June 10, 2024

Sunak dismisses resignation talks before UK’s election

Sunak dismisses resignation talks before UK’s election

UK Prime Minister Rishi Sunak on Monday dismissed rumours that he would quit before the July 4 general election, as criticism about his early departure from D-Day commemoration events rumbled on.

The Conservative leader issued an apology after outrage from veterans’ groups that he declined to join other world leaders at an event in northern France to mark the 80th anniversary of the invasion.

His decision to instead record a television interview, which also prompted criticism from his own colleagues, was the latest misstep on the campaign trial for the vote.

But Sunak, who opinion polls predict will lead the Tories to a shuddering defeat to the main opposition Labour party, was defiant. “People are gonna say what they’re gonna say,” he said.

He warned against thinking the election result was a foregone conclusion, and said he had battled back from adversity before, notably after an internal Tory leadership defeat to Liz Truss in 2022.

“The reality is I’m not going to stop going, I’m not going to stop fighting for people’s votes, I’m not going to stop fighting for the future of our country,” he added on a campaign stop.

Sunak had until January next year at the latest to call a general election but decided to do so early as inflation slowed, indicating a turnaround in the parlous state of the country’s economy.

The announcement — made during a downpour in Downing Street — took his own party by surprise, sending it scrabbling to find candidates to stand for the 650 parliamentary seats up for grabs.

Other unforced errors before the D-Day decision included a campaign stop near where the Titanic was built, prompting comparisons of his leadership to the captain of a sinking ship.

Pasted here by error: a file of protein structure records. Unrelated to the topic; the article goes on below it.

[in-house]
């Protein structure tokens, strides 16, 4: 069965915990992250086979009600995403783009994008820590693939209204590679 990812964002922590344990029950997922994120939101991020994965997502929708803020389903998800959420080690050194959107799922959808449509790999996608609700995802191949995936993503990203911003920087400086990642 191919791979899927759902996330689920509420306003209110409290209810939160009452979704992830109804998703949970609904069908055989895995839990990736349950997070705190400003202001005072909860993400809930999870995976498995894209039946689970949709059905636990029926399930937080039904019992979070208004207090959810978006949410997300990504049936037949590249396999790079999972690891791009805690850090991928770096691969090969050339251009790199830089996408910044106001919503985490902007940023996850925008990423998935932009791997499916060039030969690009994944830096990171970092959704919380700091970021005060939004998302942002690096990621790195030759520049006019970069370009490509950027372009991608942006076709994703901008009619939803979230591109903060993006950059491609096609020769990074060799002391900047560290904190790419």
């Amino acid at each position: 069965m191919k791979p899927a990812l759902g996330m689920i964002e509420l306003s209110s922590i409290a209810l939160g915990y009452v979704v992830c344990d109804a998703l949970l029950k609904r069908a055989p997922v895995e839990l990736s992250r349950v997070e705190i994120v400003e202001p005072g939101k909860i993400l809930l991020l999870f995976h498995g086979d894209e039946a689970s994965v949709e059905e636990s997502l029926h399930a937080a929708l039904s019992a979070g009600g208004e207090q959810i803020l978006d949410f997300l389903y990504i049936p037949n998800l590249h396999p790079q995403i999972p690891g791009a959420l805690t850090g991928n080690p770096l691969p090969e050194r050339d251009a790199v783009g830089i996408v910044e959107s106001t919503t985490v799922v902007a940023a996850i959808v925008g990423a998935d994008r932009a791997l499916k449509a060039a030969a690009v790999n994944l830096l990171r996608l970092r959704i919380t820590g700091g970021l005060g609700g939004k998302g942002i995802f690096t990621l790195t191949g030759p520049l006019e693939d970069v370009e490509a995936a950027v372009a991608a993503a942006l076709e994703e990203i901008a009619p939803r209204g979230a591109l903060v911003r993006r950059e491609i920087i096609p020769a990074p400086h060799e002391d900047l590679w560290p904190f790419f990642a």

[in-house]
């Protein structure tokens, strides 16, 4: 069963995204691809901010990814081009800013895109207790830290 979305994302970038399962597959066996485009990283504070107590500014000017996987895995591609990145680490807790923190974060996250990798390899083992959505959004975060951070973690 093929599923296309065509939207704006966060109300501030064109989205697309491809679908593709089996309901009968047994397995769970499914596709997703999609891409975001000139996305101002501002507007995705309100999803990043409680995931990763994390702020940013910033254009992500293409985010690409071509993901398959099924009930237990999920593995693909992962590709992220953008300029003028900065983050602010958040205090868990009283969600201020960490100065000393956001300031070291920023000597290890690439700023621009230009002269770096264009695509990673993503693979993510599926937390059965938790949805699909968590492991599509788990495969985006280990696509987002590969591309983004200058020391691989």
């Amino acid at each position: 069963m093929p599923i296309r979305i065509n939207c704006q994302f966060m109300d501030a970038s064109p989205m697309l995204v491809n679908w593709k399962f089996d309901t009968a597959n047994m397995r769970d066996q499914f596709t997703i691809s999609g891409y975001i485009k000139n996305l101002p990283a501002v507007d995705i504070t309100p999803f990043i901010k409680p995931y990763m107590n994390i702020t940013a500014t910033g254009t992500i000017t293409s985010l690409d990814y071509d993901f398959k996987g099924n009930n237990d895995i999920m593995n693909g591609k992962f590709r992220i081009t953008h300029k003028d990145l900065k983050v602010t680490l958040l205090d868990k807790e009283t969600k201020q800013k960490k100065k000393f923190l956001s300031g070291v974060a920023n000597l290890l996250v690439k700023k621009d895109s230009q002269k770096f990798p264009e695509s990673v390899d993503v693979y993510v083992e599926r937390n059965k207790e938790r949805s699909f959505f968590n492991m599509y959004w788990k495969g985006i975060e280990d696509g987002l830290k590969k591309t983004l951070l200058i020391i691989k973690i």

– ‘Out of touch’ –

Sunak, a 44-year-old former financier who has been prime minister since Truss’s short tenure ended in October 2022, has also faced questions about the veracity of his repeated claims about Labour’s personal tax plans.

He will likely face further scrutiny as the Tories, in power since 2010, publish their formal policy proposals on Tuesday.

Labour launches its manifesto on Thursday. Party leader Keir Starmer on Monday said there would be “no tax surprises” in it for working people.

The smaller opposition Liberal Democrats launched their 116-page manifesto on Monday, with repeated attacks on the Tories’ record in government.

“This election is our chance to win the change our country desperately needs… These Conservatives have got to go,” party leader Ed Davey wrote in the foreword, calling them “out of touch” with ordinary people.

The Lib Dems, which were the junior partner to the Tories in a 2010-2015 coalition government, are predicted to become the third-biggest party after the election.

Among their proposals are greater investment in renewable energy to drive economic recovery and a ban on water companies dumping raw sewage into rivers, lakes and coastal areas.

The pro-European party also promised to rebuild ties with Brussels after Brexit, and to rejoin the European single market, although it did not set out a timeline.

The Lib Dems — long-standing proponents of electoral reform to end the UK’s first-past-the-post system and give smaller parties a greater say — want to restore international development spending to 0.7 percent of gross national income.

That spending was cut to 0.5 percent in 2020 during the pandemic when Sunak was finance minister.